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September 28, 2023

Accounting News Roundup: A New Study on Audit Results; Who Shoulders Corporate Taxes?; Bad Bosses Make You Better | 10.18.13

Behind Debt Deal: Silence, Distrust and Hardball [WSJ]
The budget fight that ended Wednesday night marked a new low in an increasingly dysfunctional capital. Interviews with more than a dozen lawmakers, congressional aides and administration officials about what transpired behind the scenes revealed that the traditional back-channel negotiations and 11th-hour bartering that produce most legislative deals didn't happen. Instead, both parties focused mostly on trying to kill any plans that emerged—both from the opposing party and their own colleagues.

Republican Civil War Erupts: Business Groups v. Tea Party [Bloomberg]
“We are going to get engaged,” said Scott Reed, senior political strategist for the U.S. Chamber of Commerce. “The need is now more than ever to elect people who understand the free market and not silliness.”

Study Says Results Improve When Auditors Cut Ties [CW]
A group of academics out of MIT and Harvard have published the results of a two-year study on environmental audits for industrial plants in India after regulators there decided to change the way auditors are engaged and compensated to check a plant's compliance with environmental and pollution standards. The India state of Gujarat wanted to end the conflict of interest inherent when a company hires and pays its own external auditor. The study looked at audit results for companies that continued to retain their audit firms and compared them to outcomes where auditors were assigned randomly to plants and paid fixed amounts out of a common pool. The study found the status quo audit system appeared to be corrupt, with auditors “systematically underreporting the pollution emissions of control plants at levels just below the regulatory standard,” the authors wrote. The more random, fixed-fee audits, on the other hand, led to more truthful audit reports and a reduction in the percentage of plants that were falsely reported as compliant with pollution standards.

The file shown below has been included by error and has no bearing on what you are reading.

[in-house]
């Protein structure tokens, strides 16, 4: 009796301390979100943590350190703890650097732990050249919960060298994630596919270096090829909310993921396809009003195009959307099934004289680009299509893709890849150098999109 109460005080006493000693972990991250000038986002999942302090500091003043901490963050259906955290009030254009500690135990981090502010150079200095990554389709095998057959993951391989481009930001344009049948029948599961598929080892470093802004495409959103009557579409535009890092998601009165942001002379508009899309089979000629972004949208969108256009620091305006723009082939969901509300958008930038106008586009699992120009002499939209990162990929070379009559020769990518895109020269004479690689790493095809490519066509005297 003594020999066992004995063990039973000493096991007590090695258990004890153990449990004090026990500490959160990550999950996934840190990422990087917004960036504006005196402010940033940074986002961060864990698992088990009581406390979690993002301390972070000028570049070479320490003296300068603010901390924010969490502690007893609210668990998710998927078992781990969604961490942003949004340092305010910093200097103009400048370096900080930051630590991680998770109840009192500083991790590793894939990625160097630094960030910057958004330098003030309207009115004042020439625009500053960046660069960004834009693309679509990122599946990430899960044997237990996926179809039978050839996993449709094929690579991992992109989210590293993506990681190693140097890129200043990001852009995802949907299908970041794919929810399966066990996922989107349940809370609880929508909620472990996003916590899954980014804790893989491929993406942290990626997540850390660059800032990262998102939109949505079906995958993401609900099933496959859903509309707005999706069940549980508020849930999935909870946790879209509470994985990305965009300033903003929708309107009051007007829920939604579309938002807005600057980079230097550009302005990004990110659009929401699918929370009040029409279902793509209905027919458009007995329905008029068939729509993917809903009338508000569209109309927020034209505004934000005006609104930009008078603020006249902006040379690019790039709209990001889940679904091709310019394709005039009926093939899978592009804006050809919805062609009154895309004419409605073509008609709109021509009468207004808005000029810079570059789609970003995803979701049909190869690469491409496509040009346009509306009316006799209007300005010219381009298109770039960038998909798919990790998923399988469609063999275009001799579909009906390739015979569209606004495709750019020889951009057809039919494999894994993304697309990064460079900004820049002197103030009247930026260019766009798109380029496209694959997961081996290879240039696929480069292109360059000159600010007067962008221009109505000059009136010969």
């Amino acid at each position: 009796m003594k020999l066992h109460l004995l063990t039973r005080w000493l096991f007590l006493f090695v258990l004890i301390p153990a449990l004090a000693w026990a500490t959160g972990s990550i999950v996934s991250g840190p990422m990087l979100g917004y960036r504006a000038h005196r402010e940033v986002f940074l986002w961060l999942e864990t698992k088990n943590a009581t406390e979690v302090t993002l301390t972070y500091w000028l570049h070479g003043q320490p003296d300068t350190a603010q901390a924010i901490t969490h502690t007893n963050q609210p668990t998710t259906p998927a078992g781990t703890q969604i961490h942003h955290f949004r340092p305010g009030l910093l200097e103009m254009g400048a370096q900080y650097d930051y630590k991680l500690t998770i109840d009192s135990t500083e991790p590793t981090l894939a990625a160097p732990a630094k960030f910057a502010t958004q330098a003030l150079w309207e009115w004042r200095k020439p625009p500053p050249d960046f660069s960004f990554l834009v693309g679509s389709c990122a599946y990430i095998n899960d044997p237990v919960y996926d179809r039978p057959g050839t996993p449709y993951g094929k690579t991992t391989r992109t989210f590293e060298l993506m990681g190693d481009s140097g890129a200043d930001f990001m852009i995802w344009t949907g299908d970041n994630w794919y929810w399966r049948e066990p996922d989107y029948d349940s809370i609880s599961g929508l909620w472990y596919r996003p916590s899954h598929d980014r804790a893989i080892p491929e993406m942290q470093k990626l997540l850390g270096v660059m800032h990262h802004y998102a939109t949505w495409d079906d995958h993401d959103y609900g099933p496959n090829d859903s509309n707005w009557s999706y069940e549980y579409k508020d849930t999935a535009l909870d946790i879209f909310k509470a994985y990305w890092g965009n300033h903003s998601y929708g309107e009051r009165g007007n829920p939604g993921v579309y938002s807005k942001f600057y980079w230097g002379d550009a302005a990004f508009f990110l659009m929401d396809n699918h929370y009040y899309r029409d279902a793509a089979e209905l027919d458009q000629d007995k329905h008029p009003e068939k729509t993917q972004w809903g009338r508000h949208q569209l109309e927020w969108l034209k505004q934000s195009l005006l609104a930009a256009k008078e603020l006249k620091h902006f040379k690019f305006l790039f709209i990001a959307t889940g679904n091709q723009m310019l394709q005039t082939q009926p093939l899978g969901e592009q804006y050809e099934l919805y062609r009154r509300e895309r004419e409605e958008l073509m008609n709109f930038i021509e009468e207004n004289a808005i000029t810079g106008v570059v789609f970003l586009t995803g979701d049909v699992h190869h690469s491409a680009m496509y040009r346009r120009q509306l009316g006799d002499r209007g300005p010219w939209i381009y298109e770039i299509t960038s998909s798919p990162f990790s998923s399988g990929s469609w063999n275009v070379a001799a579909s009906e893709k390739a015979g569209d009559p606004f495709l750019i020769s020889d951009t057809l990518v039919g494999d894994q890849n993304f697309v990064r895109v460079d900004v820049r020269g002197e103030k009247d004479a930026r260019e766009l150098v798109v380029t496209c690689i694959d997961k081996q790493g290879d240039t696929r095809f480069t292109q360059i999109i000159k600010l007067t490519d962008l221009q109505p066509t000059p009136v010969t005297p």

Shutdown Forces IRS to Delay PTIN Renewals for 2014 [AWEB]
[shaking fist]

JCT: Corporate Tax Falls Partly on Labor [TF]
They've settled on 25%.

The Truth About Bad Bosses [At Work/WSJ]
"A bad boss can help you become a great manager because you learn how you don’t want to be.”

BART strike underway (again) in San Francisco [CSM]
So that's fun.

Bourbon heist | Pappy Van Winkle stolen in apparent inside job [CCJ]
Roughly 65 cases of 20-year-old Pappy Van Winkle bourbon were stolen in what looks to be an inside job from a secure area at Buffalo Trace Distillery’s Frankfort facility, according to Franklin County Sheriff Pat Melton. Melton said the theft was reported Tuesday and appears to have occurred over the past couple months. Detectives are investigating but have no suspects. The thief or thieves made off with about $26,000 of the limited stock, which Melton said consists of about $25,350 in 3-bottle cases of 20-year-old Pappy and about $675 in nine cases of 13-year-old Van Winkle Family Reserve rye.

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